Loyalist bonfire being moved to 'safe space' will still be close to homes
A CONTENTIOUS bonfire that a UVF-linked group says is being moved to a "safe space" will still be built just yards from people's homes.
Loyalists announced earlier this week that agreement had been reached to relocate the annual Bloomfield Walkway pyre in east Belfast.
The notorious bonfire was among four included in a landmark court injunction secured by Belfast council last year following safety concerns over their size.
Properties were boarded up as the Eleventh Night pyre was built in a public car park off Ravenscroft Avenue.
There was also controversy after The Irish News revealed the council was storing 2,500 pallets for the bonfire at a separate site, costing ratepayers thousands of pounds. The pallets were later stolen, allegedly by the UDA.
In 2015 the bonfire forced 50 families to flee their homes when it was built further along Bloomfield Walkway next to Chobham Street.
The following year a newly-built play park was moved to facilitate the bonfire.
An agreement was announced on Thursday by the East Belfast Community Initiative (EBCI), which says it "mediates on behalf of ex-combatants linked to east Belfast UVF".
It said the bonfire will move "to a safe space and the height of the bonfire will be such that it will not endanger the homes of any members of our community".
However, it has emerged the proposed location is again on Bloomfield Walkway, just one street along from where it was positioned in 2015.
The distance between the centre of the green space and the nearest house on Beechwood Street is about 20m (65ft).
Safety advice from the Fire and Rescue Service (NIFRS) recommends the distance of a bonfire to the nearest property should be five times the pyre's height.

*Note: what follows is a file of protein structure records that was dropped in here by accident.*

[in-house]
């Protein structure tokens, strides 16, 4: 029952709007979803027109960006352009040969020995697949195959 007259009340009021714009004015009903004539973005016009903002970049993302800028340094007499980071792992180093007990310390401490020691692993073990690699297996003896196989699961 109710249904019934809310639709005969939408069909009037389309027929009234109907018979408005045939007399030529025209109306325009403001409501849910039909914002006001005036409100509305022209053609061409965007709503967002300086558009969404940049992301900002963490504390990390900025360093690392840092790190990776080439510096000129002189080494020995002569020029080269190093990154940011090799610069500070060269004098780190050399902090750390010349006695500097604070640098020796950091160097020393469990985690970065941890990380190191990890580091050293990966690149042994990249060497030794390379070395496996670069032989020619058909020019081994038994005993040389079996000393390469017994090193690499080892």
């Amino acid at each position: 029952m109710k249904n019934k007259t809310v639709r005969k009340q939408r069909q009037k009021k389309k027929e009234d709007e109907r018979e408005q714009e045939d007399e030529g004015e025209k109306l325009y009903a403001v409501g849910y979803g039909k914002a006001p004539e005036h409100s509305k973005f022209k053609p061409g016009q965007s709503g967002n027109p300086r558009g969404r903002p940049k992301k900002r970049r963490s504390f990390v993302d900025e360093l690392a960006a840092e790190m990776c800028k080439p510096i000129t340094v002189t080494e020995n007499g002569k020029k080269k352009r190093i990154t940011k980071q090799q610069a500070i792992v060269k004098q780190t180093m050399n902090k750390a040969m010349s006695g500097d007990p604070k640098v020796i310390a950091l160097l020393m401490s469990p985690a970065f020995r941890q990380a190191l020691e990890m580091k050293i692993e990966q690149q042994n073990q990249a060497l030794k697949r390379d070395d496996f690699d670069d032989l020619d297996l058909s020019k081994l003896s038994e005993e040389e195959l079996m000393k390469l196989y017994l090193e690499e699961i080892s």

It means the bonfire at the new location should be under four metres tall (13ft).
Loyalist blogger Jamie Bryson, who acts as a spokesman for EBCI, posted a video on Facebook describing the new location, saying NIFRS had identified the area as a "safe space".
Asked about the bonfire, Mr Bryson said: "While the EBCI welcome the ongoing, annual interest of The Irish News in loyalist cultural expression, this is a positive development and should be welcomed as such."
UUP councillor Jim Rodgers welcomed efforts to address concerns, but urged bonfire builders to consult with statutory agencies and ensure the pyre is "not anywhere near the size of last year".
"I don't want to see anyone having their Eleventh or Twelfth destroyed because of a bonfire that has got out of control," he said.
A NIFRS spokeswoman said it met with bonfire builders in 2017 and although identifying safe space is not within its remit, "advice was provided that the proposed relocation on the Bloomfield Walkway site may reduce the impact of radiant heat on nearby properties".